Yes, it was thick fog again the next morning as we drove to the harbor and watched grey bird-blobs flying off the cliff tops. A Stonechat was barely recognizable in the gloom and was the only one we saw on the whole trip. We hoped that the weather would clear before we visited the spectacular RSPB reserve at Bempton Cliffs, but the fog still hung around the cliff tops like a white blanket. Birds came and went through the fog like apparitions, and the day looked like a bust. Amazingly the sun then came out and we had about 2-3 hours of good visibility. The Gannet spectacle was incredible as they streamed past the edge often just a few feet away from us. Common Murres and Razorbill also thronged the steep cliffs and both Black-legged Kittiwakes and Northern Fulmars added to the general hubbub of this bird city. With all of the easterly winds, the local bird hotline had reported a Bluethroat very close to us in the little village of Buckton, but alas, we tried twice for it with no luck. It was then off inland and away from the foggy coastline for one of my favorite walks in the area - Forge Valley. The sun was out here and wildflowers carpeted the forest floor accompanied with the delicate songs of Garden and Willow Warblers; a very pleasant and easy walk along a Yorkshire brook.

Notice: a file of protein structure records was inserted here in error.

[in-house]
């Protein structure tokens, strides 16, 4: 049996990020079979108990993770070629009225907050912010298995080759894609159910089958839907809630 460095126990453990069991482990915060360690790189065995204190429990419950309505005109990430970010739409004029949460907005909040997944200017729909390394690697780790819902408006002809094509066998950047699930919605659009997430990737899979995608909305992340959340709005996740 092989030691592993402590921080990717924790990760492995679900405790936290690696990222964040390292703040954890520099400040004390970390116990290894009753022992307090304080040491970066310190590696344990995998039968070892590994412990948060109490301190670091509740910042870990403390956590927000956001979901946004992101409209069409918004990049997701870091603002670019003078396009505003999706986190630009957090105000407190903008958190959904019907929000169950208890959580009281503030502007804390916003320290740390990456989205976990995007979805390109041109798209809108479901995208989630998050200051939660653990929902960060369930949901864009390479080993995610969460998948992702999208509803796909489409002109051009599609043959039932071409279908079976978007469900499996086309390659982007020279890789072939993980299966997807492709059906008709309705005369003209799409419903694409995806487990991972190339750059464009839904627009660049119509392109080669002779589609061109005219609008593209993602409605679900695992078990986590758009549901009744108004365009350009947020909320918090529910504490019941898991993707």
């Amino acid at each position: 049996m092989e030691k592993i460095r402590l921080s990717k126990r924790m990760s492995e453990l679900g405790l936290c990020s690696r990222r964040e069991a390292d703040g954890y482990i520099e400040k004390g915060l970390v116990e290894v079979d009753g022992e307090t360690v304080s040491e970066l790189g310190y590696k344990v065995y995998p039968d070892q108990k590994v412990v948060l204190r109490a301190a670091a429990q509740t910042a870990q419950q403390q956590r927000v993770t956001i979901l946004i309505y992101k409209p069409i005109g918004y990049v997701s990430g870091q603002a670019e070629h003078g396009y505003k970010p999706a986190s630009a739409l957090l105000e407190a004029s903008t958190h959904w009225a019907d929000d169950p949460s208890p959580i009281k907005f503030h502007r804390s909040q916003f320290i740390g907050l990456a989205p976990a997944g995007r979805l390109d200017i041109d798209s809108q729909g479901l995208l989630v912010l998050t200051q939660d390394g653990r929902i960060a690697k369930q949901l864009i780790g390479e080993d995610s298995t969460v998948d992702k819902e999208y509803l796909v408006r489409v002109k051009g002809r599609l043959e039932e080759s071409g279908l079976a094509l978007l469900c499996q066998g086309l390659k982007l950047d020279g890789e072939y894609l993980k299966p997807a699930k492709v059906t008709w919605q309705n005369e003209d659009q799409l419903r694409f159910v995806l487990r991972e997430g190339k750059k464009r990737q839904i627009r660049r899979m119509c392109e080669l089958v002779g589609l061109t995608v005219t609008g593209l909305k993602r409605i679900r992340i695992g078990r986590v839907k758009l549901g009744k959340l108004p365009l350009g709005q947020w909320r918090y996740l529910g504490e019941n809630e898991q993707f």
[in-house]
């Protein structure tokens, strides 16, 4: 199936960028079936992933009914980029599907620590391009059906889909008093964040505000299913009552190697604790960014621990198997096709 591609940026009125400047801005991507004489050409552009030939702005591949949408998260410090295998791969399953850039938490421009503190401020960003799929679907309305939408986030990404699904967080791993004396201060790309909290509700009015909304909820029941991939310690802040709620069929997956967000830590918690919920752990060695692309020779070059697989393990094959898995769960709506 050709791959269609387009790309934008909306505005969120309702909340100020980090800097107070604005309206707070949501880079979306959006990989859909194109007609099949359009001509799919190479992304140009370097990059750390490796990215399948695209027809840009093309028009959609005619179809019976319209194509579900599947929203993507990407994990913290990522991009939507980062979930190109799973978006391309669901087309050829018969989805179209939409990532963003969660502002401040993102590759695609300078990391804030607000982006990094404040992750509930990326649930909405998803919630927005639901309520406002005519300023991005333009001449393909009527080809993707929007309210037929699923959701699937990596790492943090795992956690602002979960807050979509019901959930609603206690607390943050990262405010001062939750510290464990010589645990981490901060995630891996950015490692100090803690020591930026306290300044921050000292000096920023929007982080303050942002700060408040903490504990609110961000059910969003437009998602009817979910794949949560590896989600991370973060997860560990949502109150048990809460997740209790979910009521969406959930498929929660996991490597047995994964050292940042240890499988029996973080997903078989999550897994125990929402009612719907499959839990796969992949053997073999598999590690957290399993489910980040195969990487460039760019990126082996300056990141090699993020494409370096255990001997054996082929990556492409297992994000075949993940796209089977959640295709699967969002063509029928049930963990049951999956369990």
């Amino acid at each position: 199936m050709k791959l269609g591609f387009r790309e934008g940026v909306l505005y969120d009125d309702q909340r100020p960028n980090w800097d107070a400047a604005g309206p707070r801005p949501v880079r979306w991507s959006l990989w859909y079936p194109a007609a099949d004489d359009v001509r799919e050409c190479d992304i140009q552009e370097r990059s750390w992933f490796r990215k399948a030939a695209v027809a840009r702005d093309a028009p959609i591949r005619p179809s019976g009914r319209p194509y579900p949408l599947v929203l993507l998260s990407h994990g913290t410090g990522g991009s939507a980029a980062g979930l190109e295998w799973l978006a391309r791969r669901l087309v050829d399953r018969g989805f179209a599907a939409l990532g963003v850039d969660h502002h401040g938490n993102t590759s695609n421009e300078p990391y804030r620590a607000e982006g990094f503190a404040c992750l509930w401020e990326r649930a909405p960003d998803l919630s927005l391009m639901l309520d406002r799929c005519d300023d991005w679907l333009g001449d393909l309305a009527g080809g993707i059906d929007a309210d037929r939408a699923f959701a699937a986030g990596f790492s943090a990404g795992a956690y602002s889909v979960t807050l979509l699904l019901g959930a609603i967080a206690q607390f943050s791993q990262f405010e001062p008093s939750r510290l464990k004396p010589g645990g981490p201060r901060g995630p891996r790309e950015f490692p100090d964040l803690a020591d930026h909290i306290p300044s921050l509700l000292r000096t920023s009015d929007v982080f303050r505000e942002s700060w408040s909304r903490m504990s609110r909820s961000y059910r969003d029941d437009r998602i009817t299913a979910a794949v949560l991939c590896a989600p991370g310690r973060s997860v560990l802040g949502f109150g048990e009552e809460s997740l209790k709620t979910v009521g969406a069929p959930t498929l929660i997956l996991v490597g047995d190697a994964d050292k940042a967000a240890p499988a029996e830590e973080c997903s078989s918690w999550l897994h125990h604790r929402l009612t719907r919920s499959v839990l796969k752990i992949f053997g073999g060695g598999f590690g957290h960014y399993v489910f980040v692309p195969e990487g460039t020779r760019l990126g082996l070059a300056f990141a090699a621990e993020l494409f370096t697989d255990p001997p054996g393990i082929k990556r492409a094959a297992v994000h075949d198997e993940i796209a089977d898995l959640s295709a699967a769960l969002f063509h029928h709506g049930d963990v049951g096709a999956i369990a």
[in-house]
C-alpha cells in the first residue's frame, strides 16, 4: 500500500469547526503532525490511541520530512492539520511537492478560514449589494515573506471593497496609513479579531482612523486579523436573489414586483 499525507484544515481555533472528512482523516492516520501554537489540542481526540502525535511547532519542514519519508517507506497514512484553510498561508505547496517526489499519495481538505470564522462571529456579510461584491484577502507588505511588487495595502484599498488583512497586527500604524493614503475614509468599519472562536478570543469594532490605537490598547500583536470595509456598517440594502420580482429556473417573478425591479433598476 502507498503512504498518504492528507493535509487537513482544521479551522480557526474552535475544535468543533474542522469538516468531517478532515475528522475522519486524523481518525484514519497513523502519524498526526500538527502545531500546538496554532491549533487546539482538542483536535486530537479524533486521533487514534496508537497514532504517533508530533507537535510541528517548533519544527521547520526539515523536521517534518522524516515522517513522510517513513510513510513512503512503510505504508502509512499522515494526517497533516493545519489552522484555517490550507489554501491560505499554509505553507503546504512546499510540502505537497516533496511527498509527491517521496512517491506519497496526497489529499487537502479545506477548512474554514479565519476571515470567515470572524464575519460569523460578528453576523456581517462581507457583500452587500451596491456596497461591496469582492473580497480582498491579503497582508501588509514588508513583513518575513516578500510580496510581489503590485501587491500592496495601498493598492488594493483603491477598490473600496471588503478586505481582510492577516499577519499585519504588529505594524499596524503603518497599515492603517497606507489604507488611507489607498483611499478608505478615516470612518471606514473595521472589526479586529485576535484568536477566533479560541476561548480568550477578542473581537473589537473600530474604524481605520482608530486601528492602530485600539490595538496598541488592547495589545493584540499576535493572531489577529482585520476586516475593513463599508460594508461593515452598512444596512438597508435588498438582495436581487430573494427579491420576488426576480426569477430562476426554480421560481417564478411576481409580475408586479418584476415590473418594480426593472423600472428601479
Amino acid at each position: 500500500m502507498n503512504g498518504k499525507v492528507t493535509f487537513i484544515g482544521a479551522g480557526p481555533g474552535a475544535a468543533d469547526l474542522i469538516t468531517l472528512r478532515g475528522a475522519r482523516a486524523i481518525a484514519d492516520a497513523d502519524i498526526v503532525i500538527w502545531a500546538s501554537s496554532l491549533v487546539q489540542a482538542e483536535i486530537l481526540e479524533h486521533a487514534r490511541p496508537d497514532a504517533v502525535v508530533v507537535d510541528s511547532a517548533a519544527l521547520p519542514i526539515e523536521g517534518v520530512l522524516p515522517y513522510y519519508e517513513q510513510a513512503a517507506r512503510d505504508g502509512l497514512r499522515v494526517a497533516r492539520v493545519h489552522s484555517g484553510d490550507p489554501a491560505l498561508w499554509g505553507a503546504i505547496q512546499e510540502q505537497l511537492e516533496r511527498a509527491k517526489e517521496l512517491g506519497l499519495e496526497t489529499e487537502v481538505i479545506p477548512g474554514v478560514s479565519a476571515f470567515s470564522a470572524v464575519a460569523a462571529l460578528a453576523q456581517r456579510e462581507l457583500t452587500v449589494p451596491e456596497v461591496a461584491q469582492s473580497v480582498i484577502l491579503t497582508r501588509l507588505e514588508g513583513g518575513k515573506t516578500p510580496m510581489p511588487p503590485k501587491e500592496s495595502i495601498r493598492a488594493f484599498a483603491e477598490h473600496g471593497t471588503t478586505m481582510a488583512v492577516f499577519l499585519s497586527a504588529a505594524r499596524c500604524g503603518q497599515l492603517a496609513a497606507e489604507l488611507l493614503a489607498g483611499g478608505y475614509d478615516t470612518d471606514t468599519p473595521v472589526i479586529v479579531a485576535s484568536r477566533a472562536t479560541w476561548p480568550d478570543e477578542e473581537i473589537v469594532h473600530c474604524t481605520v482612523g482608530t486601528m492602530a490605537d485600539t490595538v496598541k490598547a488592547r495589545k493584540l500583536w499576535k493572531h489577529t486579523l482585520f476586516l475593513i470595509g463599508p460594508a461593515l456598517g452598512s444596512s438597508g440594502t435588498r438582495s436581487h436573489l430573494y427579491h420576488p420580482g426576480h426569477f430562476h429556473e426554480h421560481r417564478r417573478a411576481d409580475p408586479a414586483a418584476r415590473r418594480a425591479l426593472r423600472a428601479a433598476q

The fog still shrouded Flamborough and our walk to the lighthouse the following morning was gloomy to say the least. A cold easterly wind had picked up, but this time we packed up and headed up to the Yorkshire Moors National Park – always an atmospheric and beautiful area. Our target bird was Red Grouse and we soon had them sitting around in the thick heaver clumps along the roadside. A Tree Pipit sang from a birch and along the windy road we had our only Spotted Flycatcher and Common Redstarts of the whole tour. I think one of my best memories had to be the display songs of the Curlew as they flew through the mist (yes, foggy and cloudy again!). Lunch was in the beautiful town of Helmsley before we hit the road south, bound for Ely in Cambridgeshire. Our hotel was just out of Ely in Little Downham and was very pleasant and convenient for the Ouse Washes and also the historic center of town. It was cool and breezy again as we hiked along the tow path along the canal. Bird hides were at regularly intervals all along the walk and enabled us to get out of the wind and study the birds out on the marshes.